The Emergence of Cardi B and the Conundrum of Drake

Cardi B and Drake Were the Two Most Popular Rap Artists This Year, But What is the Impact of Their Success?

By: Ubong Ekpo

The two mega stars of hip hop today, their success impacting the future of hip hop in many ways. (Credit:

In 2018 we saw two major releases in hip hop, the debut album of rapper Cardi B, “Invasion of Privacy” and the anticipated new release of Drake, “Scorpion.”

Both Drake and Cardi B were among the most dominant forces in rap music this year, at least on the mainstream level.

With their success, we now see that hip hop has officially crossed over to the lexicon of mainstream American music. But does this mean mainstream should be the standard?

Cardi B, born Belcalis Almánzar, has seen her star rise to enormous proportions in the past year.

Starting in the summer of 2017, Cardi’s debut label single “ Bodak Yellow” instantly became a summer smash hit.

In September of 2017, “Bodak Yellow” became the first solo song by a female hip hop artist to top the Billboard Hot 100 charts since Lauryn Hill achieved this feat in 1998 with “ Doo Wop (That Thing)”.

Cardi made history again when the single “ I Like It” topped the Hot 100 in July 2018, making her the first female rapper with multiple number one hits on the Hot 100.

Despite all her success, there is one aspect of Cardi’s craft that must be addressed.

Cardi has acknowledged that her music is not one of much lyrical content. She has stated that she doesn’t want to be the proverbial “queen of rap”, nor does she want to make records with great lyrical content, rather electing to only make the type of music that people can “turn up” to.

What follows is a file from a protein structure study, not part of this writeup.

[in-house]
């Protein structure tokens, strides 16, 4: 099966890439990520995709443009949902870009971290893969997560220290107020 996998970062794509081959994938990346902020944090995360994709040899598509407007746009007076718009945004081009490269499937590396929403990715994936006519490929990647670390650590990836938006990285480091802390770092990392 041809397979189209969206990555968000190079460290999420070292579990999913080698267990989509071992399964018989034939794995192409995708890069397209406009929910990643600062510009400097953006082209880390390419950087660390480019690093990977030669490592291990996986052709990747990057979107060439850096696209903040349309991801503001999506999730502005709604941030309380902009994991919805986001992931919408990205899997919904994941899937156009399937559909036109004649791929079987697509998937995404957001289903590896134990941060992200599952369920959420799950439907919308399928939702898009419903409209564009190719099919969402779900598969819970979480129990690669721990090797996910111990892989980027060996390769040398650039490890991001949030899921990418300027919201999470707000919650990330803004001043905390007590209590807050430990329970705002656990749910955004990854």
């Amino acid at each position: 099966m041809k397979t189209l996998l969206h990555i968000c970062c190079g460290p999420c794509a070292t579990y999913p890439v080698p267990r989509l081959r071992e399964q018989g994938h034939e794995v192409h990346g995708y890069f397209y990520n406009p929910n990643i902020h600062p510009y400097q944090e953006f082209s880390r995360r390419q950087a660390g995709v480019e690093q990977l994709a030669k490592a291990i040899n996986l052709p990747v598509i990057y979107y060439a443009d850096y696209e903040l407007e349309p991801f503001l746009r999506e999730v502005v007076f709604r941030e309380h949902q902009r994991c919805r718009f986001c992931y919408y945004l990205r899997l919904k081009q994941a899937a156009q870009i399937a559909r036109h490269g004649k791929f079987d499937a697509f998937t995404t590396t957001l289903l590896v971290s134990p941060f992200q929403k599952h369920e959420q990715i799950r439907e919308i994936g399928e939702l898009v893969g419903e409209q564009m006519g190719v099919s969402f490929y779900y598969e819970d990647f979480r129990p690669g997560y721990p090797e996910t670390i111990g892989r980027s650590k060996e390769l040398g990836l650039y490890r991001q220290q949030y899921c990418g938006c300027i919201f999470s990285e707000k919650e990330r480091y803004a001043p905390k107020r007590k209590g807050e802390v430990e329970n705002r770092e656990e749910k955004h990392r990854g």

This type of mentality causes an issue, one that runs deeper within the culture of hip hop. The debate of whether crafting songs with lyricism is the direction the culture should take, or if crafting hit songs where the lyrics aren’t meaningful, but are popular and sell is the right path. Which brings us to Drake.

Drake’s place in hip hop has always been in constant debate.

There are those who contend the rapper, born Aubrey Graham, is not a true hip hop artist, who only crafts songs geared towards a mainstream pop audience.

He quite honestly still hasn’t fully shaken the image of his iconic character, Jimmy Brooks, the star athlete who was shot and relegated to a wheelchair from the Canadian teen drama, “Degrassi”.

Due to this, Drake has always had a chip on his shoulder so to speak, to prove to his doubters that he belongs in the conversation as not only one of the best rappers of his generation, but of all time.

The year 2018 was a year that Drake put those expectations on the line, as he found himself embroiled in an old fashioned hip hop beef with rappers Kanye West and Pusha T, while also preparing for the release of “Scorpion”.

If you ask the streets, they’ll tell you Pusha T won that beef, off the strength of revealing Drake had been hiding a love child he had with a pornstar for nearly a year in his diss song “ The Story of Adidon”.

Yet at the same time, we’re seeing a shift emerge in the culture; in previous decades, losing a beef in the manner Drake did would end many rappers careers.

The year 2018 has shown us that Drake is not held to the same rules or standards of other rappers.

Many hip hop fanatics are proud to see a genre of music, that began as the expression of inner city urban youth, become the most dominant musical force in the United States.

For 34 straight weeks this year, a hip hop song was the #1 song on the Billboard Hot 100 charts, largely due to the mega success of Drake.

What does the success of Drake and Cardi B mean? It does mean that hip hop, which was once considered a dangerous form of music, can be something that the average American can listen to.

It is here to stay, but let us all remember to preserve the origins of hip hop and don’t let mediocrity be the standard.

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